California regulators weigh actions to expand storage, demand response roles in state’s grid

Source: By Robert Walton, Utility Dive • Posted: Wednesday, June 5, 2019

California regulators are weighing several important decisions ahead of their July business meeting. Besides addressing concerns of utility bankruptcy and wildfire prevention, they could be voting on two separate proposals to help expand the roles of demand response and energy storage on the grid.

California’s demand response auction mechanism (DRAM) has been “successful to a certain extent,” but must still be improved before regulators can make it permanent, according to one of the proposals, published Friday in a draft order by the state’s Public Utilities Commission (CPUC).

The proposed decision, written by Administrative Law Judge (ALJ) Kelly​ Hymes, concludes the auction mechanism “requires several immediate critical changes to address its shortcomings in order for the commission to continue its operation.”

“To be clear, we cannot expand the role of the Auction Mechanism or adopt it as a permanent mechanism until improvements are evident.”

Kelly Hymes

California Administrative Law Judge

The commission launched the DRAM pilot in 2015, allowing utilities to begin procuring aggregated demand response for resource adequacy. In a 2018 decision, the PUC determined results of the pilot were “too complex” to be tackled in an informal review process, and extended the review, which will now continue.

“To be clear, we cannot expand the role of the Auction Mechanism or adopt it as a permanent mechanism until improvements are evident,” the proposed decision says.

Regulators created DRAM to encourage new participation in the demand response market while improving the resource’s reliability. The proposed decision notes positive indicators resulting from the auction mechanism, including an “encouraging” number of new customers and providers.

The DRAM program is a “pay-as-bid” solicitation through which California’s large investor-owned utilities seek monthly demand response system capacity, local capacity and flexible capacity, which contributes to their resource adequacy obligations. Participants in the auction mechanism are required to bid aggregated demand response directly into the CAISO energy markets.

The proposed decision could be considered at the PUC’s July 11 business meeting.

The ALJ’s recommendation would approve a four-year continuation of the auction mechanism, “beginning with critical improvements in a 2019 solicitation,” and establish a procedural schedule to address related policy matters by the end of this year. That would be followed by an informal process to address “technical and contractual improvements” to DRAM.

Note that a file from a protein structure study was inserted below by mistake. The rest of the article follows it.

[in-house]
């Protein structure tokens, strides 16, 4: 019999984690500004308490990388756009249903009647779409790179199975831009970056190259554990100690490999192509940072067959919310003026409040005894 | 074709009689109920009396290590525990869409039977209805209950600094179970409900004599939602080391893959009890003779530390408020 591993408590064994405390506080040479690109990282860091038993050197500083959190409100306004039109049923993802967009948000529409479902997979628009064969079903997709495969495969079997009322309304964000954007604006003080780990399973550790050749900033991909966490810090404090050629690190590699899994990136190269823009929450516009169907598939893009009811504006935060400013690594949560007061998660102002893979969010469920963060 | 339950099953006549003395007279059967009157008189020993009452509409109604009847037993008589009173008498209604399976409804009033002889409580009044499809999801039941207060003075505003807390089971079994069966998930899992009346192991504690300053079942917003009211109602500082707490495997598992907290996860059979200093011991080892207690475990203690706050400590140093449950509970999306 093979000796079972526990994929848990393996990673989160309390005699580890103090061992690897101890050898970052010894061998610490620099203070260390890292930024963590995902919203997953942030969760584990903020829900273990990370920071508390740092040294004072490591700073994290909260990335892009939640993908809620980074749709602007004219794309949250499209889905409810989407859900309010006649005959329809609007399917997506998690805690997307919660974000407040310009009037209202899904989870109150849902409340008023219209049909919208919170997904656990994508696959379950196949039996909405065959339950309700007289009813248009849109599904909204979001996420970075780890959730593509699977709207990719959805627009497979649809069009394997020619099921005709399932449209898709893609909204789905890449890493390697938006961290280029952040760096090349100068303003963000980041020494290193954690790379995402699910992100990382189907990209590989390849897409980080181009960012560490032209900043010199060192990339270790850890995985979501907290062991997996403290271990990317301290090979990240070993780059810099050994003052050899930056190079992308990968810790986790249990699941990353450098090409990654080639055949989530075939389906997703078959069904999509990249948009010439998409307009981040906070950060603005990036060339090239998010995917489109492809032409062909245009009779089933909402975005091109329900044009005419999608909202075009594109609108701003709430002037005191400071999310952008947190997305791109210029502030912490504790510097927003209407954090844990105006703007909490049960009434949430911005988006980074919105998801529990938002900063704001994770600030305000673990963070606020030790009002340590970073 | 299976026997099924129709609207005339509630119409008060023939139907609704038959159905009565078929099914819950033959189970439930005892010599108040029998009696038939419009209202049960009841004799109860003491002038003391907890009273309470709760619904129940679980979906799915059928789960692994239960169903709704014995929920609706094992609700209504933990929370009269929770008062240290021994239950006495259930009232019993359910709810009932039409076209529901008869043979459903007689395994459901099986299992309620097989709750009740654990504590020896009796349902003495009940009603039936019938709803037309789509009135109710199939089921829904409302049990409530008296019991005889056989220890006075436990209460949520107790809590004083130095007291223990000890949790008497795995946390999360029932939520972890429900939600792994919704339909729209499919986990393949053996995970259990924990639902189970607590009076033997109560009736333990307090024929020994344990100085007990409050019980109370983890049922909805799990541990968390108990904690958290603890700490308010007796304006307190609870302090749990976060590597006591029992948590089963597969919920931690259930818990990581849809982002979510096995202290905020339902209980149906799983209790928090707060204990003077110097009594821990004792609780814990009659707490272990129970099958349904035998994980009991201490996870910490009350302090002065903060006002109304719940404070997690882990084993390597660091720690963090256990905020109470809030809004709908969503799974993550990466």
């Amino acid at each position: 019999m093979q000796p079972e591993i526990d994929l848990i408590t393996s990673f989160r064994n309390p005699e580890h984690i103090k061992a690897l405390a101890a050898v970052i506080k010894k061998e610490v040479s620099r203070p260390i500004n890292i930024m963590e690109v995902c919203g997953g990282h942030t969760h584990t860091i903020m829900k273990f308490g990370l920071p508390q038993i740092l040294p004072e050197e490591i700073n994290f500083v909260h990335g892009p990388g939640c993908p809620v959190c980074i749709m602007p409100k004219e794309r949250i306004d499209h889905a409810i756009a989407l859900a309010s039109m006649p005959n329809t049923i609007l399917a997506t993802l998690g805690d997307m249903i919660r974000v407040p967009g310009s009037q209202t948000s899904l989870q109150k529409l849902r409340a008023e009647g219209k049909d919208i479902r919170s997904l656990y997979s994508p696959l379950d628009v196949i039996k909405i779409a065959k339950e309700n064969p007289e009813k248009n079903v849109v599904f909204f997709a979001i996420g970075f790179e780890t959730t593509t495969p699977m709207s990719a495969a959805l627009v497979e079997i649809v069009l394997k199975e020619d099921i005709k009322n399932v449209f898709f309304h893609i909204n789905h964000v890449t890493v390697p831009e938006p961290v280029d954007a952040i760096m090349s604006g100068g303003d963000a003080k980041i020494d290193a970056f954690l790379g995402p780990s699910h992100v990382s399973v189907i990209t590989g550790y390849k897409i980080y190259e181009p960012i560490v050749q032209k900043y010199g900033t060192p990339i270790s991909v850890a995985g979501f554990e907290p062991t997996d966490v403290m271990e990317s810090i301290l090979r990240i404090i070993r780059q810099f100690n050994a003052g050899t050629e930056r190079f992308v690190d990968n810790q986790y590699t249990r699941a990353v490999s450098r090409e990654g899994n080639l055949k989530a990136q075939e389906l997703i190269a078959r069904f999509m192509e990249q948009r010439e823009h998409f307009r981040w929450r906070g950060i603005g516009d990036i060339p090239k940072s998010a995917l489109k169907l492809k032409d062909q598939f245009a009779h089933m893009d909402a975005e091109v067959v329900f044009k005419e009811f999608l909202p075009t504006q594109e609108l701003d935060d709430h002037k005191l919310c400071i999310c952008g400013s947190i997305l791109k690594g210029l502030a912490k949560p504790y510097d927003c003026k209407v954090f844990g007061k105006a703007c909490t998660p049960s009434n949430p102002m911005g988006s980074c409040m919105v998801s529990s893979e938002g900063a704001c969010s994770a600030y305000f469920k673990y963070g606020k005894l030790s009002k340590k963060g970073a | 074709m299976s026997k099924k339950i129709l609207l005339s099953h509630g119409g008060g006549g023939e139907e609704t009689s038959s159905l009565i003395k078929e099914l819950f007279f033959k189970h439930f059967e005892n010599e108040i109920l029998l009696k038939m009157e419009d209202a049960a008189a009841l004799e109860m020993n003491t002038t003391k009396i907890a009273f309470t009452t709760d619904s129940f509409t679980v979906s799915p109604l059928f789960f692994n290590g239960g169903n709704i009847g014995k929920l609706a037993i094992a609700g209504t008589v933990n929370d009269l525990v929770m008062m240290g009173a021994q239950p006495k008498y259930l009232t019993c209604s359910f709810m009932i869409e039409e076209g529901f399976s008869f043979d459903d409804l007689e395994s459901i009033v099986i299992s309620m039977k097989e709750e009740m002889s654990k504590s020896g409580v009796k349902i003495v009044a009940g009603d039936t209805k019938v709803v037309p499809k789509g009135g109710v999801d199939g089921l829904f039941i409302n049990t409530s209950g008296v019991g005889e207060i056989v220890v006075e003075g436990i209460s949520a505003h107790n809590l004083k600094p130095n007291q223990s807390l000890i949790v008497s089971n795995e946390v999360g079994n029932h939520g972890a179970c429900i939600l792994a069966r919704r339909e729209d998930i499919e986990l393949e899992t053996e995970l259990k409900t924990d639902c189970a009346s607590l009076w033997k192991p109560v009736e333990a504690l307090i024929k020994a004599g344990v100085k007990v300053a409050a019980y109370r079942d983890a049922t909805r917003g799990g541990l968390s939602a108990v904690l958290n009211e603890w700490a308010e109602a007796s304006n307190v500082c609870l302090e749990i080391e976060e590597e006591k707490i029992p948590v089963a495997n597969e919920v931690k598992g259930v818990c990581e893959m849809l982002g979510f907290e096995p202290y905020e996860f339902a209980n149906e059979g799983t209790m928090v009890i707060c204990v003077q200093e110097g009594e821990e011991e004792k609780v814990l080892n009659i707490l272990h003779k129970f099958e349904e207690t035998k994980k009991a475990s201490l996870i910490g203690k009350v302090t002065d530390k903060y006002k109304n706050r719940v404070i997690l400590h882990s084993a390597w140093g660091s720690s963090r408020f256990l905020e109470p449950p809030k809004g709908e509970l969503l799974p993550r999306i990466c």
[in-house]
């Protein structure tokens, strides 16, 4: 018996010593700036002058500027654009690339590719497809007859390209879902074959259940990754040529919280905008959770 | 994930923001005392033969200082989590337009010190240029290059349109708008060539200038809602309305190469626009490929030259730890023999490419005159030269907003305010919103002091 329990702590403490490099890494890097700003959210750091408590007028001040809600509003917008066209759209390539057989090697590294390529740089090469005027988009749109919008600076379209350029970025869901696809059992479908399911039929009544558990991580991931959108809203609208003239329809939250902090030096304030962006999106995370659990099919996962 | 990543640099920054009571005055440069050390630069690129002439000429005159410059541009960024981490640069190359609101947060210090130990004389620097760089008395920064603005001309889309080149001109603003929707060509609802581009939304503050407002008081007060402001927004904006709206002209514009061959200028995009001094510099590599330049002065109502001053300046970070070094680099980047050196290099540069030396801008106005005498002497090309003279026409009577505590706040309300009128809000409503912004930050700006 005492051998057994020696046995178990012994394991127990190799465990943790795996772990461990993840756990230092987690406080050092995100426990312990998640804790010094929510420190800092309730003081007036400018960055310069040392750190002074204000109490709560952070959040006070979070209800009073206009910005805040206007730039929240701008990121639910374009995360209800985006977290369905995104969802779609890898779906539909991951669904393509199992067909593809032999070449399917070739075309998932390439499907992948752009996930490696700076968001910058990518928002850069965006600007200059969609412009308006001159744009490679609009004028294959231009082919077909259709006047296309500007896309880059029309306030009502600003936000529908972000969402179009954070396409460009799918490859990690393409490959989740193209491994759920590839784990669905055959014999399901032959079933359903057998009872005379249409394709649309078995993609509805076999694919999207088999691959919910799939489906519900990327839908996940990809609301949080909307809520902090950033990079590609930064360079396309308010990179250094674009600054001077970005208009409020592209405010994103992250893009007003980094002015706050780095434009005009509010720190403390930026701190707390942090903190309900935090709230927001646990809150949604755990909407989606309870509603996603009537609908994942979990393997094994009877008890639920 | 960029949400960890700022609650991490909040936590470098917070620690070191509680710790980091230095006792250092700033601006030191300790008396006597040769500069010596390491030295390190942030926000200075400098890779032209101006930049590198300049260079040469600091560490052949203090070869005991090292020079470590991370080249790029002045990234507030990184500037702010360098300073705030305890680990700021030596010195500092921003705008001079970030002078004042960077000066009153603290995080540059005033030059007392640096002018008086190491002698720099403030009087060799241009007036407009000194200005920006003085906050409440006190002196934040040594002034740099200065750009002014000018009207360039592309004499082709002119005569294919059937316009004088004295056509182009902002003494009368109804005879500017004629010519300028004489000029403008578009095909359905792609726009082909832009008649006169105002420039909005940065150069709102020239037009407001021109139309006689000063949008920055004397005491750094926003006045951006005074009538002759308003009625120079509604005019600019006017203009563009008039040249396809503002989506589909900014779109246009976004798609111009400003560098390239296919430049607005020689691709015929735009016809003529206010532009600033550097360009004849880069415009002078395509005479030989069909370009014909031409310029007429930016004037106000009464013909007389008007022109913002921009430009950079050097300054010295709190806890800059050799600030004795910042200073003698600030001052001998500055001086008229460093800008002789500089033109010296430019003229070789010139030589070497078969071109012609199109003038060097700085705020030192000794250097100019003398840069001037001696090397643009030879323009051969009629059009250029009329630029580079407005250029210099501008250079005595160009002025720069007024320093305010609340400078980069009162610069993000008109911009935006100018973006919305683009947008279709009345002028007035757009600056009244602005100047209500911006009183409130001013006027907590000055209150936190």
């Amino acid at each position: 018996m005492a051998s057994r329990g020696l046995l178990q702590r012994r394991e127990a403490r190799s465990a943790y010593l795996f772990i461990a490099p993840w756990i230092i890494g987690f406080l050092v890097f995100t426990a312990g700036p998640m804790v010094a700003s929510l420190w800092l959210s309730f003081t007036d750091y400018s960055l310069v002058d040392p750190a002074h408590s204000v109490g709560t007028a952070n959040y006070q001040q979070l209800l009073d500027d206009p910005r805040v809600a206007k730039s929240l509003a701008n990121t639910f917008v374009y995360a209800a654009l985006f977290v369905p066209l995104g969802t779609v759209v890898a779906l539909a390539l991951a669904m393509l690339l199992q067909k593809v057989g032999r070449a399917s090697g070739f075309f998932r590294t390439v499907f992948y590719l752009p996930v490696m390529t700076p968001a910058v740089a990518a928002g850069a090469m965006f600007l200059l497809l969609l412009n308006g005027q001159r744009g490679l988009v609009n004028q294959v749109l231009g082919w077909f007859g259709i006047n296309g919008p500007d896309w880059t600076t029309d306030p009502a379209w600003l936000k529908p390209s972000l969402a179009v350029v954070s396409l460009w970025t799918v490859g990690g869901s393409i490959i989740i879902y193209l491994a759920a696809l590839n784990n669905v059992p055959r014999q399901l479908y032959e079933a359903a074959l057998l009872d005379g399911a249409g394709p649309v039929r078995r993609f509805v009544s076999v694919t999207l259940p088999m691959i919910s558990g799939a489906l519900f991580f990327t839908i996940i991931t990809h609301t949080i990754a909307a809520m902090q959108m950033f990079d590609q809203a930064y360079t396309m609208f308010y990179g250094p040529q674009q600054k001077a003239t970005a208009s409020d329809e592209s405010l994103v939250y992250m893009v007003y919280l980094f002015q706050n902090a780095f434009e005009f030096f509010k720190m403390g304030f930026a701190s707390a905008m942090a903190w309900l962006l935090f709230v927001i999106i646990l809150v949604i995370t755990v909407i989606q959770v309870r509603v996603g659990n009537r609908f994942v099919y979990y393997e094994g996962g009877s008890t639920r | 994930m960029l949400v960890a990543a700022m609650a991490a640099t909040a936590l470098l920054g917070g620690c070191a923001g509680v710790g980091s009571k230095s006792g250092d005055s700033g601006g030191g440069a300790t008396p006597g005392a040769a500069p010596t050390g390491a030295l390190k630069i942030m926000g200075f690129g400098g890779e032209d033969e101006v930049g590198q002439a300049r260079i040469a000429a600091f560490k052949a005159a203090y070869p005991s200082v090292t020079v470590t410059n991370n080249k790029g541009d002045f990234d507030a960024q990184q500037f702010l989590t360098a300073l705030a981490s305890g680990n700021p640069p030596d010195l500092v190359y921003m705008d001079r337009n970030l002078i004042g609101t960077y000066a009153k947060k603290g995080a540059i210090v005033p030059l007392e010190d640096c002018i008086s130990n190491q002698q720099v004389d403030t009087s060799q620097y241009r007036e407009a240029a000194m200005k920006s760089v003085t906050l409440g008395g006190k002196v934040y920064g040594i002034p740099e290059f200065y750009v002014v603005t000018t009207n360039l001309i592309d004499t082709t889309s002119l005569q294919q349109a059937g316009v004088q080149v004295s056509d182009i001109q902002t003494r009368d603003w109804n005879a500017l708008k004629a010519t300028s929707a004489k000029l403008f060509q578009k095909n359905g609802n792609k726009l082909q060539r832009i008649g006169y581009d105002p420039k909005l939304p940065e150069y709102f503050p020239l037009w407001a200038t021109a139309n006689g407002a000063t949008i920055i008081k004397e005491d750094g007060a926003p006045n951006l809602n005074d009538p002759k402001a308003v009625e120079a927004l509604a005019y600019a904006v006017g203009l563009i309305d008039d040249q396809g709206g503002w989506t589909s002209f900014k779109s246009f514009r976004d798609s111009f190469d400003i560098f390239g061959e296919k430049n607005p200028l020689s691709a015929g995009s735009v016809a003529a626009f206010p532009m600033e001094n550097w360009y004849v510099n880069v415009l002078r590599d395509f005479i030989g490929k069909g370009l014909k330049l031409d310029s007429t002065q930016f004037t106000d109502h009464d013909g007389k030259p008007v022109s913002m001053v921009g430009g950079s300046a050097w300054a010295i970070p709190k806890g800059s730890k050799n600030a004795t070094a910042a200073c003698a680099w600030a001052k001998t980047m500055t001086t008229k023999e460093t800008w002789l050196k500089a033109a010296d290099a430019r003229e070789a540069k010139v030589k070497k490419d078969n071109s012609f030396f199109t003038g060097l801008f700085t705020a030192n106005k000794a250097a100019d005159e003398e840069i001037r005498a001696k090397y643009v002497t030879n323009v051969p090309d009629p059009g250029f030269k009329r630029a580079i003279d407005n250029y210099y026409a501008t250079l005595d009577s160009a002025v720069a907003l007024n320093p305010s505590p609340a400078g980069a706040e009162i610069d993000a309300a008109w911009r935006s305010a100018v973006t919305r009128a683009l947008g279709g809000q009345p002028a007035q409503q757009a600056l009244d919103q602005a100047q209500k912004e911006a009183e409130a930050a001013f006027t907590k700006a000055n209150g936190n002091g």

The decision would also adopt four baseline methods used in trade settlement and calculating DR performance, and recently approved by the Federal Energy Regulatory Commission, and directs IOUs to include a cost proposal and schedule related to implementing them in the capacity bidding program.

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The order does not reach a decision on policy changes related to battery energy storage and automated demand response. In April, utilities called for dropping automatic demand response incentives for battery energy storage controls, saying developers are not currently focused on those incentives.

According to the order, the DRAM has been successful in engaging new customers and third-party providers, as well as providing competitive capacity bid prices. However, there were “mixed results” with respect to the timing of aggregating contracted capacity, and in providing reliable resources when dispatched.

The mechanism “was not successful in offering competitive energy prices in the wholesale market, but [we] recognize that the current mechanism design contributed to this inadequacy,” the proposed decision concludes.

Proposed changes for SGIP storage budget

Separately, in a proposed decision issued May 31 by Commissioner Clifford Rechtschaffen, commissioners will consider making changes to the state’s Self-Generation Incentive Program (SGIP), to ensure that eligible energy storage systems reduce emissions of greenhouse gases.

Like the DRAM proposed decision, regulators could also consider the draft order at their July business meeting.

If approved, the decision would require SGIP program administrators to provide a “digitally accessible final GHG signal” indicating marginal greenhouse gas emissions factors in units of kilograms of carbon dioxide per kilowatt hour (kg/kWh).

The signal is designed to provide storage developers and customers with the information necessary to charge during periods when there is low-emission energy on the grid, and discharge during higher-emission periods.

The decision would also direct program administrators to offer performance-based incentives to new commercial SGIP projects, regardless of system size. Developers of new residential storage projects would be required to enroll customers in an approved time-varying rate, if one is available.

“If such a rate is not available, the customer may install storage with solar-only charging or a solar self-consumption system set to manufacturer-certified settings,” the proposed order specifies.